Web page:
Document Type: Original Article
Center for Global Health, Centers for Disease Control and Prevention, Atlanta, GA, USA
Gilllings School of Global Public Health, University of North Carolina, Chapel Hill, NC, USA
Office of Science Integrity, Office of the Associate Director for Science, Centers for Disease Control and Prevention, Atlanta, GA, USA
Training Programs in Epidemiology and Public Health Interventions Network, Task Force for Global Health Inc., Atlanta, GA, USA
Recognizing the importance of having a broad exploration of how cultural perspectives may shape thinking about ethical considerations, the Centers for Disease Control and Prevention (CDC) funded four regional meetings in Africa, Asia, Latin America, and the Eastern Mediterranean to explore these perspectives relevant to pandemic influenza preparedness and response. The meetings were attended by 168 health professionals, scientists, academics, ethicists, religious leaders, and other community members representing 40 countries in these regions.
We reviewed the meeting reports, notes and stories and mapped outcomes to the key ethical challenges for pandemic influenza response described in the World Health Organization’s (WHO’s) guidance, Ethical Considerations in Developing a Public Health Response to Pandemic Influenza: transparency and public engagement, allocation of resources, social distancing, obligations to and of healthcare workers, and international collaboration.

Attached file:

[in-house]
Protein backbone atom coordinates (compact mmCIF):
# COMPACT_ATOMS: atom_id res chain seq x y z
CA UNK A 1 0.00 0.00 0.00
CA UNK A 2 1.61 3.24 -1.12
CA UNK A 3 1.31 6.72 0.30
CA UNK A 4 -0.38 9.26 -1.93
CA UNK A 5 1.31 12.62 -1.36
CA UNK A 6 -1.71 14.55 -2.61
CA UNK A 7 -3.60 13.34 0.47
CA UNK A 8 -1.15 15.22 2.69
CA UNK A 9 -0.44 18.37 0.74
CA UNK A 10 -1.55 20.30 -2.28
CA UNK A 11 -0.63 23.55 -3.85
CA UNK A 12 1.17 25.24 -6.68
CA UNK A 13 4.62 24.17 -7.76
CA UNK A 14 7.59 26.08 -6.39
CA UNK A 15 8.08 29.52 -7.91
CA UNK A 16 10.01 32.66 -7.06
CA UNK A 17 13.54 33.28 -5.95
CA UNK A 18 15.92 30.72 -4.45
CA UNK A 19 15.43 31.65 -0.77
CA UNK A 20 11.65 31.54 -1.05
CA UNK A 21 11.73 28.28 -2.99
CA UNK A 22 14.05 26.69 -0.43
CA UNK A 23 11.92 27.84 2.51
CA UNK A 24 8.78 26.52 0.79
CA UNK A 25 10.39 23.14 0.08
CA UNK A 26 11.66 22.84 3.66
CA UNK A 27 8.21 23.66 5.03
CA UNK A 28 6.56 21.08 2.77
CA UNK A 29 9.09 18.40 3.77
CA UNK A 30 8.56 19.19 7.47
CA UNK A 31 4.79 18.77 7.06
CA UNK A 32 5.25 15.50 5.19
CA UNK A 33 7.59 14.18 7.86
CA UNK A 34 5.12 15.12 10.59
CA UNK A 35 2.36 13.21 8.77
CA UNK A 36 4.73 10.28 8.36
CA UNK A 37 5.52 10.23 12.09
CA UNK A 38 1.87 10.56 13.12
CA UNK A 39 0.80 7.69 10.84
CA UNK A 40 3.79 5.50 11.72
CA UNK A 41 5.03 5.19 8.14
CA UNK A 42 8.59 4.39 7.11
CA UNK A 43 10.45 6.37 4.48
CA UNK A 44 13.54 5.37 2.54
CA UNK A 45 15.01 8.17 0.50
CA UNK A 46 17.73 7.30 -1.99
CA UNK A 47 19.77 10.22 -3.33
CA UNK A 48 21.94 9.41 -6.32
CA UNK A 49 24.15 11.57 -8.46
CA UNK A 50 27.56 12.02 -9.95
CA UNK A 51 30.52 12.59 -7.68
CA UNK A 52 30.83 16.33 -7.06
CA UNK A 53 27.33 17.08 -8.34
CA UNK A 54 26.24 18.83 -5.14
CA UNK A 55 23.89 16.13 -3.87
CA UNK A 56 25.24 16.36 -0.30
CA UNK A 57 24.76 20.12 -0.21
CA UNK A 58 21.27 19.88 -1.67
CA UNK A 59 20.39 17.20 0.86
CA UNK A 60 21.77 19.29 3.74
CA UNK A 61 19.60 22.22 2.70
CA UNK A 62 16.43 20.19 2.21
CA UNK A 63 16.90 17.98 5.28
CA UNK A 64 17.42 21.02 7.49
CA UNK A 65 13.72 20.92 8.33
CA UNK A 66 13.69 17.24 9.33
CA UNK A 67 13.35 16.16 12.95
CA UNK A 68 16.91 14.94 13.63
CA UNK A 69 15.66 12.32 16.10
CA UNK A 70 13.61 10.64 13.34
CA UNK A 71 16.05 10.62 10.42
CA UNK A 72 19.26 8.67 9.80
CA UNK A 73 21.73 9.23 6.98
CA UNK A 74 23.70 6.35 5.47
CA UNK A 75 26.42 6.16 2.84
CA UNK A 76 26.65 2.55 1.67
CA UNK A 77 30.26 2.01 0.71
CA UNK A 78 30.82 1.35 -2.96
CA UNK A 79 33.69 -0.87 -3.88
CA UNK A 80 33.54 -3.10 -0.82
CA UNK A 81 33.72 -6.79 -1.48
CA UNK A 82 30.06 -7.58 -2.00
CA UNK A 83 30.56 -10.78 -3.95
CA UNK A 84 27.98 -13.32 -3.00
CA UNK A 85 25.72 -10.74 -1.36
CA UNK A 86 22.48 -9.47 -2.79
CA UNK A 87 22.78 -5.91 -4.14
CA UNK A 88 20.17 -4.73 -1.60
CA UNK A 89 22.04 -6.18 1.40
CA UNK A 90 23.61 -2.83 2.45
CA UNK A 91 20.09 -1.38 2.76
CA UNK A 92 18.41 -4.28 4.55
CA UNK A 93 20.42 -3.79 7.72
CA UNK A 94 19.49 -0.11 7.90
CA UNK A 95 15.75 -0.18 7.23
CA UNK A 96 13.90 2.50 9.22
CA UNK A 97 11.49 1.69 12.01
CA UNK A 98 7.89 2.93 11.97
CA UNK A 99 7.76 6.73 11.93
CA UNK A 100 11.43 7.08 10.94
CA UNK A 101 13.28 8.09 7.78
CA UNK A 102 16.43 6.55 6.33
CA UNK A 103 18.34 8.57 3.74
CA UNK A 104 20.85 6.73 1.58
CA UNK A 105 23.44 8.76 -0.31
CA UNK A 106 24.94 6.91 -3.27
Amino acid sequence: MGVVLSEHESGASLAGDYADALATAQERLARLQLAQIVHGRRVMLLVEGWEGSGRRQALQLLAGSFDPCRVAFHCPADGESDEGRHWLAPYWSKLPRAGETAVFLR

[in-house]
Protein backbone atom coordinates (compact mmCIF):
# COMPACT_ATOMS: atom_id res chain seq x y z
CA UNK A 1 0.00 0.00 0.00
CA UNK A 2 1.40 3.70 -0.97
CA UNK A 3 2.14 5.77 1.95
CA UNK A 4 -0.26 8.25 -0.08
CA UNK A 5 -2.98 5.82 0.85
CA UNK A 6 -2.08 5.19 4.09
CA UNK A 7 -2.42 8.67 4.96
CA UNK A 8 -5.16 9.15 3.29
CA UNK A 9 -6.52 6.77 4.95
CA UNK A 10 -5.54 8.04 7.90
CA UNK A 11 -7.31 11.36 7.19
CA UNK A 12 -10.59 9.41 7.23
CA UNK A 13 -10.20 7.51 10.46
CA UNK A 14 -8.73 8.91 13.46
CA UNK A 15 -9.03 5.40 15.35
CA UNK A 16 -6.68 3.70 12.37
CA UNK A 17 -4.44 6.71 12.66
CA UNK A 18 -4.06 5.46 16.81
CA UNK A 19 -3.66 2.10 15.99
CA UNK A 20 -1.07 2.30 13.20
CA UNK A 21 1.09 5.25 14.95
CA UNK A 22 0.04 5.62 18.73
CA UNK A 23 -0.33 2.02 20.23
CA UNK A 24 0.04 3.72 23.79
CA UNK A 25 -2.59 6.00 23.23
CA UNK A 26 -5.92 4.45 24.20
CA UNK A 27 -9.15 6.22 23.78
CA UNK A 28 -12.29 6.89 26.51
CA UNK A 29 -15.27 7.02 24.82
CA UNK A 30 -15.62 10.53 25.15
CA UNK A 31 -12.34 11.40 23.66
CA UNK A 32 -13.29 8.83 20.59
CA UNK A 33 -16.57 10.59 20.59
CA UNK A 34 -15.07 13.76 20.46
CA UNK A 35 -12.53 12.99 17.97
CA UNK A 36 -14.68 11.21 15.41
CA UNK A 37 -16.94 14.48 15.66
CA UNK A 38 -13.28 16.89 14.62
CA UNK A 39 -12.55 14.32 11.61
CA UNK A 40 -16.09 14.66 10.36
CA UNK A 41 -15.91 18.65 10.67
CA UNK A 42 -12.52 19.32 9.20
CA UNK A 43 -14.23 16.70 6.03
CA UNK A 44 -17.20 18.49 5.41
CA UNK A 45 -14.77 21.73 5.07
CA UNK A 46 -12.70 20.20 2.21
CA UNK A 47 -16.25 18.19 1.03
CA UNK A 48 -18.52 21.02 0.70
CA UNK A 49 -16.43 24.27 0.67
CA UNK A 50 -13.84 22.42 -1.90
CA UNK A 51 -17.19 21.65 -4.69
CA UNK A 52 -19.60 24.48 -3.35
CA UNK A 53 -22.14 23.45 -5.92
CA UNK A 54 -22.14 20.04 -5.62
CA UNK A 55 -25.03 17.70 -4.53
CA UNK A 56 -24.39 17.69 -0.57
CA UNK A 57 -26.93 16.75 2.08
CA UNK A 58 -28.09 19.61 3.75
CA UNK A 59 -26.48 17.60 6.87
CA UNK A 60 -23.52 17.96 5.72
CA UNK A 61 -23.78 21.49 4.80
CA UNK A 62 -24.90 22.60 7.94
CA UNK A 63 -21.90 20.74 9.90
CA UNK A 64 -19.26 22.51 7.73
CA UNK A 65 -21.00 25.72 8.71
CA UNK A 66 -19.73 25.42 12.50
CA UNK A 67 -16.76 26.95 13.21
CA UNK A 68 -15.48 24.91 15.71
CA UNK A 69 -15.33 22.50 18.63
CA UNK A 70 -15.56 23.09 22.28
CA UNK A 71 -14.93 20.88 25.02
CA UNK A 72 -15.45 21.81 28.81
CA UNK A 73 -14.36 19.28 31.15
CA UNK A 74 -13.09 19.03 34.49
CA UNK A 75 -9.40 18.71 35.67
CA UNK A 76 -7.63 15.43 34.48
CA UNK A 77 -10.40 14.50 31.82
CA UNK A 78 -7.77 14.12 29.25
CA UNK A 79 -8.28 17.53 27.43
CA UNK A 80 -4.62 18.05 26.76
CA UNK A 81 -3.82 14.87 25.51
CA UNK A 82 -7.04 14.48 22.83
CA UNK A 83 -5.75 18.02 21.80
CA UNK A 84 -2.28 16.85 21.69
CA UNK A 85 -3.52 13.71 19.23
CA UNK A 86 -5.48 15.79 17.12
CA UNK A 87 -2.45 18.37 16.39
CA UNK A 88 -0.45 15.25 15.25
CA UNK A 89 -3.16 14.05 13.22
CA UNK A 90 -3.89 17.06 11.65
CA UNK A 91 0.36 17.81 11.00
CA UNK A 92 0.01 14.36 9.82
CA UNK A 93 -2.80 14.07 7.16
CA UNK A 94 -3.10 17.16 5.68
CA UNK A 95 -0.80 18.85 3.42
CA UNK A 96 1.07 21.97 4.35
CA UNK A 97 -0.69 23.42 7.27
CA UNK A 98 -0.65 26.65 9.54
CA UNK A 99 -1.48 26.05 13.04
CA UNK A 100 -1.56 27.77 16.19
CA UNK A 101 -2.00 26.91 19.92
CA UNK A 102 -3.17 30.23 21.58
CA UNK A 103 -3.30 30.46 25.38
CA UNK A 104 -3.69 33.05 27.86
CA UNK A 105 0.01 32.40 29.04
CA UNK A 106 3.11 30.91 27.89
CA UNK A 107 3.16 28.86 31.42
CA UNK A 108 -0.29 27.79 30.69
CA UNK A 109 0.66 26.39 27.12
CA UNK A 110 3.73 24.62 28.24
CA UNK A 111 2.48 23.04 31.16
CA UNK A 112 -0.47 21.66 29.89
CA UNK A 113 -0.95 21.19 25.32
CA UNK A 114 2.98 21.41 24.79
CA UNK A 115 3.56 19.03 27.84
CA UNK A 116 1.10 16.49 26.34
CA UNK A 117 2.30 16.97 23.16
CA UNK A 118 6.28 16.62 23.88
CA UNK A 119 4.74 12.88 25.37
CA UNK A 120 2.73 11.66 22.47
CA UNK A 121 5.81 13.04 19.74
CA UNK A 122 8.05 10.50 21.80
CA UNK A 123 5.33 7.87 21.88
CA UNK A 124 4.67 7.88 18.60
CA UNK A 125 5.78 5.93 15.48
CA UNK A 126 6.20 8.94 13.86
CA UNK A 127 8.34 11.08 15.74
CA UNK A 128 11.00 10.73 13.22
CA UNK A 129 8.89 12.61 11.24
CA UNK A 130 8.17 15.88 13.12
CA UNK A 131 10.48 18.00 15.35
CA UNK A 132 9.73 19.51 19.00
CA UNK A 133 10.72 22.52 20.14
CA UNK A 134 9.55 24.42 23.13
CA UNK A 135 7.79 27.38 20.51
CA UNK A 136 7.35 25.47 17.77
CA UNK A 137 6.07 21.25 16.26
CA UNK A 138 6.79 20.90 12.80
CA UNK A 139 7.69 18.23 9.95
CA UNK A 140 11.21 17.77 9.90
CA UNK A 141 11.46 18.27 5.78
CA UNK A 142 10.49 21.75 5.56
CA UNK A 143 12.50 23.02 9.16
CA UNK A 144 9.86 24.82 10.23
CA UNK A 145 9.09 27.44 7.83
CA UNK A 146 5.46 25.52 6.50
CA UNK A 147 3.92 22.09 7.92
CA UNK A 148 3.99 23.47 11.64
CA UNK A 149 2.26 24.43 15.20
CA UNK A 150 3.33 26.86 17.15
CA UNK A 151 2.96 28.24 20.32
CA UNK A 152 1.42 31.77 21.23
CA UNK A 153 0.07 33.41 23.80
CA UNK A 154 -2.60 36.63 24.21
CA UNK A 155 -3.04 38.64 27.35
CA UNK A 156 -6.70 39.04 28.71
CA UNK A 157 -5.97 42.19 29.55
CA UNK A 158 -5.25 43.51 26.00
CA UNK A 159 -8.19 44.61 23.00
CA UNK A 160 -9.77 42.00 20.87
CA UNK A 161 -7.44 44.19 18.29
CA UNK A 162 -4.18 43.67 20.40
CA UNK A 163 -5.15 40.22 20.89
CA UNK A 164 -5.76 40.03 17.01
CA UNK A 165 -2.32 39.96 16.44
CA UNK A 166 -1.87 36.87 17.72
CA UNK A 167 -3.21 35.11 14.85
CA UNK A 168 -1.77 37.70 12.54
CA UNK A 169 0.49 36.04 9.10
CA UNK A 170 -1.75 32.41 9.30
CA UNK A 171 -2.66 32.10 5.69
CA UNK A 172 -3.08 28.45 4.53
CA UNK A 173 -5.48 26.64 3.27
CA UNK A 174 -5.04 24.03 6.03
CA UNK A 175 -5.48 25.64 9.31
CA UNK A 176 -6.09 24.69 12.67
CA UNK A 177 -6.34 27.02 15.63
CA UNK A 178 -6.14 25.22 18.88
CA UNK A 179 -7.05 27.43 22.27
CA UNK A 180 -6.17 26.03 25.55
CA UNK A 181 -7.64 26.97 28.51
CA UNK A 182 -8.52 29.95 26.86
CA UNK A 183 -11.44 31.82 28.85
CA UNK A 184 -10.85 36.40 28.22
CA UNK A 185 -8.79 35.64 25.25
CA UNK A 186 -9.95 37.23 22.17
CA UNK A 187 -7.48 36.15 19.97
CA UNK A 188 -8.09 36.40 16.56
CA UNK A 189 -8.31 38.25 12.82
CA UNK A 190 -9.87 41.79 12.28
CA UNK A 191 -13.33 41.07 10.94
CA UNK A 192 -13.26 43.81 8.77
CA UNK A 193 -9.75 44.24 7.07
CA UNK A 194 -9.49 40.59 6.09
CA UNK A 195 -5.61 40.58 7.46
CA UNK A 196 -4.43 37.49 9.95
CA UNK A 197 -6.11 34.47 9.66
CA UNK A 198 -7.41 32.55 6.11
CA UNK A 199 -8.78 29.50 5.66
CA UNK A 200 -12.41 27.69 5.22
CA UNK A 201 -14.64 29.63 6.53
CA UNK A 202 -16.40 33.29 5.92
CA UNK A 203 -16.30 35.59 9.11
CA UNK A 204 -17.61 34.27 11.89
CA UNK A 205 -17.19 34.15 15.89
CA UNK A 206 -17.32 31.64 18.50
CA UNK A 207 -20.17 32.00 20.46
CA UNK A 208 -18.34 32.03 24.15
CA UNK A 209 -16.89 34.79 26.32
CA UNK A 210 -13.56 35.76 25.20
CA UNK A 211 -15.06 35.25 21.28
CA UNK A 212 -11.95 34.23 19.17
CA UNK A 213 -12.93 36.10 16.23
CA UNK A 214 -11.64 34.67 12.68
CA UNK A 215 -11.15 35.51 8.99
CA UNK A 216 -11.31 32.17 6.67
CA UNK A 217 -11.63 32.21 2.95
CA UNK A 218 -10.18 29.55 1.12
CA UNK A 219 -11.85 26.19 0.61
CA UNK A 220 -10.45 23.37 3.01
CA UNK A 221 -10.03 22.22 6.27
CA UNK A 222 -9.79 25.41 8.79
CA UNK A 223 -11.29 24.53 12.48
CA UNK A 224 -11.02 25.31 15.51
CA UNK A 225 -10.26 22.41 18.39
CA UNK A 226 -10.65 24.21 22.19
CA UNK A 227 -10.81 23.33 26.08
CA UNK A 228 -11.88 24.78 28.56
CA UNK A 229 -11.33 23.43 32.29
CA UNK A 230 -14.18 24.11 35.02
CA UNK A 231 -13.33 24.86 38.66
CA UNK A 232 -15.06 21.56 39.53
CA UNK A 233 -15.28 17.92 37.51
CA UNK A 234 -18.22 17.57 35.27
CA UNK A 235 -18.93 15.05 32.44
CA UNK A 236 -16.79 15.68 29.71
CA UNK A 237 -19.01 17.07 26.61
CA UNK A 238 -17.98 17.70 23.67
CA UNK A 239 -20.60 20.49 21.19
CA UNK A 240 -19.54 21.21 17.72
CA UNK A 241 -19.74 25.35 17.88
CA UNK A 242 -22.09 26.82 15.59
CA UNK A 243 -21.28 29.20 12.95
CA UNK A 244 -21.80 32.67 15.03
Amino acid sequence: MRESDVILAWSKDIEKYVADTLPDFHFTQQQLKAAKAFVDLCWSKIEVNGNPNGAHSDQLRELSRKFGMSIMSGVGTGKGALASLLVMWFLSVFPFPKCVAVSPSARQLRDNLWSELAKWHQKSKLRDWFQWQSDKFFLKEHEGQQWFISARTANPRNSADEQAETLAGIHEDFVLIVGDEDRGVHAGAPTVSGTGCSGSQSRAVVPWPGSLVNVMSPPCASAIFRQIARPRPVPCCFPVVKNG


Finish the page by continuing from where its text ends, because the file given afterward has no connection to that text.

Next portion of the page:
The important role of transparency and public engagement were widely accepted among participants. However, there was general agreement that no “one size fits all” approach to allocating resources can address the variety of economic, cultural and other contextual factors that must be taken into account. The importance of social distancing as a tool to limit disease transmission was also recognized, but the difficulties associated with this measure were acknowledged. There was agreement that healthcare workers often have competing obligations and that government has a responsibility to assist healthcare workers in doing their job by providing appropriate training and equipment. Finally, there was agreement about the importance of international collaboration for combating global health threats.
Although some cultural differences in the values that frame pandemic preparedness and response efforts were observed, participants generally agreed on the key ethical principles discussed in the WHO’s guidance. Most significantly the input gathered from these regional meetings pointed to the important role that procedural ethics can play in bringing people and countries together to respond to the shared health threat posed by a pandemic influenza despite the existence of cultural differences.